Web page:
April 2011
Volume 52, Issue 14
ARVO Annual Meeting Abstract  |   April 2011
Rate of Increase in Lens Thickness Decreases With Age
Author Affiliations & Notes
  • Elizabeth A. Knighton
    Illinois College of Optometry, Chicago, Illinois
  • Rebecca K. Zoltoski
    Illinois College of Optometry, Chicago, Illinois
  • Daniel K. Roberts
    Illinois College of Optometry, Chicago, Illinois
    Department of Epidemiology and Biostatistics,
    University of Illinois at Chicago, Chicago, Illinois
  • Jacob T. Wilensky
    University of Illinois at Chicago, Chicago, Illinois
  • Jer R. Kuszak
    Ophthalmology, Rush University Medical Center, Chicago, Illinois
  • Footnotes
    Commercial Relationships  Elizabeth A. Knighton, None; Rebecca K. Zoltoski, None; Daniel K. Roberts, None; Jacob T. Wilensky, None; Jer R. Kuszak, None
  • Footnotes
    Support  NIH Grant K23EY018183, MEBTC Fellowship, and ICO RRC
Investigative Ophthalmology & Visual Science April 2011, Vol.52, 1540. doi:
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      Elizabeth A. Knighton, Rebecca K. Zoltoski, Daniel K. Roberts, Jacob T. Wilensky, Jer R. Kuszak; Rate of Increase in Lens Thickness Decreases With Age. Invest. Ophthalmol. Vis. Sci. 2011;52(14):1540.

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      © ARVO (1962-2015); The Authors (2016-present)

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Purpose: : We create dynamic computer models to recreate anatomical relationships at the fiber level in the lens during growth and accommodation. To do this accurately, in addition to studying the lens ultrastructure, gross lens dimensions are necessary to increase the accuracy of the model. As we age, it is expected that the rate of growth will decrease, especially after the age of 50.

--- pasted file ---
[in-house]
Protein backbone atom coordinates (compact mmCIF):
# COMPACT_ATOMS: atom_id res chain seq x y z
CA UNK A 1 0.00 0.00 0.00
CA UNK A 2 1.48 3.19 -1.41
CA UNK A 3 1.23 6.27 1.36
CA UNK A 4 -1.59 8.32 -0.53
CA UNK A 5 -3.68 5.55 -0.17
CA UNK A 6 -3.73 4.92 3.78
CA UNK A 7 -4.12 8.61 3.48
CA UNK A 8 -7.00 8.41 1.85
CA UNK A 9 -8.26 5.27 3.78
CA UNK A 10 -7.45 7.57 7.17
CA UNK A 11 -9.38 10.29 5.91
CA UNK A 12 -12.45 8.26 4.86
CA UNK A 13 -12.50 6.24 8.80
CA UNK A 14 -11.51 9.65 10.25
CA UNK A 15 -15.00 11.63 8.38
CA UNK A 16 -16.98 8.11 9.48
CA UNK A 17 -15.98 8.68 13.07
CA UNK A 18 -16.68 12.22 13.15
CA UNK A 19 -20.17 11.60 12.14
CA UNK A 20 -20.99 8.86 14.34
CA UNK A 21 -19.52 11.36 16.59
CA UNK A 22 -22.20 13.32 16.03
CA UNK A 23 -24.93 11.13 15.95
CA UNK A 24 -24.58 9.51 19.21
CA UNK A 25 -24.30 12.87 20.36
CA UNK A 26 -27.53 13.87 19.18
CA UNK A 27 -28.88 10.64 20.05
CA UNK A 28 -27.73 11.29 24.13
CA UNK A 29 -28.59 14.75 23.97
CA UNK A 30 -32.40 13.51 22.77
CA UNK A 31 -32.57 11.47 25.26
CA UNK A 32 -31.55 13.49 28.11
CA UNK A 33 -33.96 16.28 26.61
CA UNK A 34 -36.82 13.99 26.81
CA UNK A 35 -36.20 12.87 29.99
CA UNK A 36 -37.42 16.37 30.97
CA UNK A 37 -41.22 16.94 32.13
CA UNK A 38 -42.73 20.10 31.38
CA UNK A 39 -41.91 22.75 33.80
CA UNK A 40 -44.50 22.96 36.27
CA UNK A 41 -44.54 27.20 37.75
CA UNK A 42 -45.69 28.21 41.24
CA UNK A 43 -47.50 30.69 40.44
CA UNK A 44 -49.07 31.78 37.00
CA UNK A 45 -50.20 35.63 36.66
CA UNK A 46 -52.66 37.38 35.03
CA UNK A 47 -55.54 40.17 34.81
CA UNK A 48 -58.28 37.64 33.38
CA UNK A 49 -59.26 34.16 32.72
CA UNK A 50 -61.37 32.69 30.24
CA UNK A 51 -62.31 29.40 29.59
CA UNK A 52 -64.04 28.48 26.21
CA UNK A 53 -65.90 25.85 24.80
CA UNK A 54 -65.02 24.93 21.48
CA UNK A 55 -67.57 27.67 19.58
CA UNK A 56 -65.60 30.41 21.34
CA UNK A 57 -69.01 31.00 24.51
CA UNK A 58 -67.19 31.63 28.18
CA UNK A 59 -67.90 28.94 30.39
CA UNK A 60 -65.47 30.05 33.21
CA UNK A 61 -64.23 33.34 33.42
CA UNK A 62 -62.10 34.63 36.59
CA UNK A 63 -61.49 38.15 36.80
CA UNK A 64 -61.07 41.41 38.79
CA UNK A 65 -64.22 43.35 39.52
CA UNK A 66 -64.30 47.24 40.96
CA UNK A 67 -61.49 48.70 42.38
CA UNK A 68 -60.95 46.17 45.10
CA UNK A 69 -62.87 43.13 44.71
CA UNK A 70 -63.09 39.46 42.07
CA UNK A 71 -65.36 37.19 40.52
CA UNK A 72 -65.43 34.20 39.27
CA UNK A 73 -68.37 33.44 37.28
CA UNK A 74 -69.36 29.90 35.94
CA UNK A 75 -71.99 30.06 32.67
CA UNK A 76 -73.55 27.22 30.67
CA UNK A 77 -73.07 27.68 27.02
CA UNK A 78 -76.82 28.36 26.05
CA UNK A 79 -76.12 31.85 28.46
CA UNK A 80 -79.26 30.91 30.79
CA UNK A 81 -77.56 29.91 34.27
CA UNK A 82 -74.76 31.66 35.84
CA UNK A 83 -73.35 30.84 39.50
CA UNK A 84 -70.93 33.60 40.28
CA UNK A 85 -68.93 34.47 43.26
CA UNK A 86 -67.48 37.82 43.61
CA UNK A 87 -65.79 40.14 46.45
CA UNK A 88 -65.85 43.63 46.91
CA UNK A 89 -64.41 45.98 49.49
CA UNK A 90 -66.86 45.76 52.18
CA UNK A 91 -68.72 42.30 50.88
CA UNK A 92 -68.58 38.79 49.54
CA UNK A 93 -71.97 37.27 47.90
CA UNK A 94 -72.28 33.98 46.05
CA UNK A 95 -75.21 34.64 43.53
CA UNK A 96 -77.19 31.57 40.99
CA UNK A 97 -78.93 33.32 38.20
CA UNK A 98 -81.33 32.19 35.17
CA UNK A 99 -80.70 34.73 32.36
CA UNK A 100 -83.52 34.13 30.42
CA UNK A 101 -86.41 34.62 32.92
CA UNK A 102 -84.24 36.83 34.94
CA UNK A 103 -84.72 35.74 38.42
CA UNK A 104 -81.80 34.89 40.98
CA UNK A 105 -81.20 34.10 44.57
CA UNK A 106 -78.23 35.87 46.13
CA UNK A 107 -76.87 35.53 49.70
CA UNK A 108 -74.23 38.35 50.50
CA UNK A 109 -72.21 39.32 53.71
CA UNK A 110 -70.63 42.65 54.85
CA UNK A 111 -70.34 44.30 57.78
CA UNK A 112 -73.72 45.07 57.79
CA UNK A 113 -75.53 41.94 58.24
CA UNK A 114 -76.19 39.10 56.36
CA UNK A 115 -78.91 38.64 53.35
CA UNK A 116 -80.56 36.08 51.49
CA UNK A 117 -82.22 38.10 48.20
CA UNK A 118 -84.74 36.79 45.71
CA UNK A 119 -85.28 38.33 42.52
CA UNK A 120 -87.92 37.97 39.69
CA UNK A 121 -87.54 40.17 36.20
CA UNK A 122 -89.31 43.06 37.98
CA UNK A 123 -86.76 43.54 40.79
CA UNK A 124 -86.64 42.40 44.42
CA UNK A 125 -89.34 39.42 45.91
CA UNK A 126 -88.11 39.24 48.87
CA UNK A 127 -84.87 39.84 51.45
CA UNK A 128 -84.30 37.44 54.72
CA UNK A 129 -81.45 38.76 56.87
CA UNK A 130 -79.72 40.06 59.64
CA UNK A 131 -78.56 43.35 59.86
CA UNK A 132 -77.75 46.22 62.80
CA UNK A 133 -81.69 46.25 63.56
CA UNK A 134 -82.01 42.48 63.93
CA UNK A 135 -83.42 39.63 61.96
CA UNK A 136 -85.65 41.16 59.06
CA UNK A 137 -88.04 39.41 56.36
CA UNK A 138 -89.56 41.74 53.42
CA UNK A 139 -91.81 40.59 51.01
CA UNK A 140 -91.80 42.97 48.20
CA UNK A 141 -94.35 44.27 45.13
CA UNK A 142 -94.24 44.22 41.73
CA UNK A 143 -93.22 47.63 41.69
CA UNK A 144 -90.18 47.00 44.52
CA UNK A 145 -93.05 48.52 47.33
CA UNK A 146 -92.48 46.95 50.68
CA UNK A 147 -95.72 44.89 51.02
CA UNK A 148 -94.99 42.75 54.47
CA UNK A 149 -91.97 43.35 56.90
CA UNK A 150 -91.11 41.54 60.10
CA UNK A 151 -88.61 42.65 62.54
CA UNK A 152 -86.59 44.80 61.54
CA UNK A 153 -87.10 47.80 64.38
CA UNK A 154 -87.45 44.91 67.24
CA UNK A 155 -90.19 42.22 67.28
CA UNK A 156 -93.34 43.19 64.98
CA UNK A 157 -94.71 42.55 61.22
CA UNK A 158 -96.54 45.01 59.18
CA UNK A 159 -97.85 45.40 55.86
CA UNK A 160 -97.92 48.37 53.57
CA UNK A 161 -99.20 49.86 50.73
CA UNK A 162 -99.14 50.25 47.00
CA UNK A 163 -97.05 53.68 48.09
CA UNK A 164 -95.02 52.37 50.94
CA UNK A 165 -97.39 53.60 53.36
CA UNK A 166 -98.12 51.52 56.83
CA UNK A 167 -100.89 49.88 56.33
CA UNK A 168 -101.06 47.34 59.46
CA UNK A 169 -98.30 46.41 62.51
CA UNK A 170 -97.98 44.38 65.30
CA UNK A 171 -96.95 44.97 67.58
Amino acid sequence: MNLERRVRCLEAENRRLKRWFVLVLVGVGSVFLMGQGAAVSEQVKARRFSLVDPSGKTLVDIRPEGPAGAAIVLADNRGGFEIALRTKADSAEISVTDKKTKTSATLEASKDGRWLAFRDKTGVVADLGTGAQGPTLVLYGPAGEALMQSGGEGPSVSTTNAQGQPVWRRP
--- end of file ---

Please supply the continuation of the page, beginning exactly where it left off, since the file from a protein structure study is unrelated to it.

Methods: : A-scan ultrasounds (PalmScanTM AP2000 or Accutone) were collected on 305 subjects between the ages of 22 and 93. The younger subjects were looking at a non-accommodating distance target using minus lenses to fully relax their accommodation. The older subjects were asked to fixate at distance. Linear regression (Systat v11) of age and LT (mm) of the right eye was used to assess the increase in LT (± SEM) across age (µm/year).

Results: : During the ages assessed, the accommodative ability of the lens is decreasing, while lens growth continues. An increase in LT of 30 ± 1 µm/year was noted across the seven decades of life measured. To assess the differences in growth across age, the data was first divided into two age groups (50, n=223). Below the age of 50, the LT increased 59 ± 5 µm/year (LT = 0.059 (±0.005) * age + 1.902 (± 0.157), R = 0.532, p < 0.001). While above the age of 50, the increase per year dramatically dropped to 14 ± 3 µm/year (LT = 0.014 (±0.003) * age + 4.014 (±0.202), R = 0.297, p < 0.001). In younger subjects, the increase in LT was much greater than the reported values of 13 - 29 µm/year between the ages of 20 and 60 using various methods.

Conclusions: : The rate of lens growth may be faster in younger subjects than once thought, but that in a short span of time, the rate slows dramatically. Unfortunately, this type of analysis does not provide information on the influence of the addition of fibers and compaction to the lens dimensions. Further analysis of more lenses, particularly in the earlier decades of life, as well as using other techniques, is warranted to provide accurate growth rate assessment for lens aging.

Keywords: aging • imaging methods (CT, FA, ICG, MRI, OCT, RTA, SLO, ultrasound) 

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